And no, I don’t for a second doubt that “theming” a site can be done technically, esp. when you’ve crawled most of it anyway etc. Point being that there’s not much by way of informational gains you’ll achieve in this manner.

        So let’s say you have a site on cars – fully focused, authority status etc. Then, your interest shifts to yachts or even naturopathy for that matter: what would it add to the consistently evoked “user experience” if a search engine decides to demote your site for becoming “off topic”?

        More importantly, we can’t find any indication that this assumption is more than mere surmise on SEOs’ part. So for me at least it doesn’t even qualify for a credible working hypothesis let alone something to base serious SEO on.

        • Ross Hudgens

          I think something I think you’re getting at that that we have a misinterpretation on is that user experience and what the Google search engines do are 1:1. I am definitely with you in saying that Google is not constantly begrudging a site every time “user experience” is disregarded – it tries it’s best, but it’s not universal.

          My implication is that SEOs should make an attempt to improve user experience, and even if that doesn’t always flow entirely with the Google algorithm, a general adherence to this policy will be best for both the internet and the strength of the websites us, as SEOs, control.

  • http://www.socialseo.com Brian Gilley

    “On one side, we view “paid links” as the most pertinent showing of black hat SEO that’s still effective, while white hat SEO, therefore, is any other link acquisition technique that doesn’t directly involve the exchange of money.”

    IMO, your definition of white hat link building is a bit shaky — and it’s relationship or skewed lines with black hat link building. What about any other link acquisition technique that doesn’t involve cash exchanging hands such as links in exchange for leads/referrals, link exchanges (does not have to be reciprocal exactly), links in exchange for goods, a write up, or review of some sort. I could go on and on here…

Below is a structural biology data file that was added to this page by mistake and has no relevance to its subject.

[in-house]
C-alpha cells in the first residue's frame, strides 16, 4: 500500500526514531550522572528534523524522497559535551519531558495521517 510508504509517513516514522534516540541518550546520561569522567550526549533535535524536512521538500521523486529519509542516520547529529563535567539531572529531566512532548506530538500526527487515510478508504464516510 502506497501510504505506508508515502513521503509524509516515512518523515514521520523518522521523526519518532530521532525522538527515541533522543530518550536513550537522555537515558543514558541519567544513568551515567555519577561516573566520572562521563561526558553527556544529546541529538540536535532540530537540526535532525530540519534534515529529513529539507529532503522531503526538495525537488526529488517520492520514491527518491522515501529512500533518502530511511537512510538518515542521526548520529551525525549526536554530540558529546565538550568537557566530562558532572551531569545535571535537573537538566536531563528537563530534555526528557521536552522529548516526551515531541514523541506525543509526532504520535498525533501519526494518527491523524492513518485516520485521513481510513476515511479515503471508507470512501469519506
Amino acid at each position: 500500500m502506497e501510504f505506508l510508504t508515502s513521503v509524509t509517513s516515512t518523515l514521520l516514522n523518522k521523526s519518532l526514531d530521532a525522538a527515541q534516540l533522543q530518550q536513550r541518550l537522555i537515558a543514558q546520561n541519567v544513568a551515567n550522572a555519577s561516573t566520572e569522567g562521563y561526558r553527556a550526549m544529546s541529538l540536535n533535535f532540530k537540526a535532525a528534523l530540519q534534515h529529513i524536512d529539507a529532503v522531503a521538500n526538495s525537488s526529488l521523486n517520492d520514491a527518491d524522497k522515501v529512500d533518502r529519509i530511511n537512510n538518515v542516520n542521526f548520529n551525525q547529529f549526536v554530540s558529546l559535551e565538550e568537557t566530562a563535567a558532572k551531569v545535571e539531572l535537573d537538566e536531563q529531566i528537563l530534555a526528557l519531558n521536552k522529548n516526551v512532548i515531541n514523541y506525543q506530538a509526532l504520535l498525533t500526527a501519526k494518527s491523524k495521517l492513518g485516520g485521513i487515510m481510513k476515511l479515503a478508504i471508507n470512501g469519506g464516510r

In many of these cases I mention above there is a relationship of some sort being created and yes, there’s “not a line in the sand…” as you mentioned to Rand. But how exactly can white hat link acquisition be any other link technique that doesn’t involve money? it’s not that simple.

    I don’t feel you can segment black hat and white hat so clearly because white hat includes so many other methods of link building that can be construed as “shady” or questionable by so many people — and search engines.

    “So that means that relatively large portion is doing it for one thing – the almighty dollar – which makes the link transaction through business relationships identical to the paid link.”

    I don’t agree with this philosophy, or at least the definition of the relationship to paid links you’ve noted within your post and comments. I personally think that if you removed link transactions through business relationships, then it would have a large and negative impact on search results as a whole. Just one example: Let’s look at major brands that partner with or acquire smaller companies, distributors, or other entities or partners. Without an on-site press release, page write up, or other method of mentioning this “new” relationship via a link or links, how would Google and other search engines connect the dots and serve better results? It could be a front end host provider partnering with a strong and well known server hardware manufacturer. An on-site write up on the hardware manufacturer’s website could give the host provider quite a lot of new business and revenue. Is money exchanging hands? Not directly. But there’s a business partnership and a link or links being given. Where would the line be drawn on other similar examples?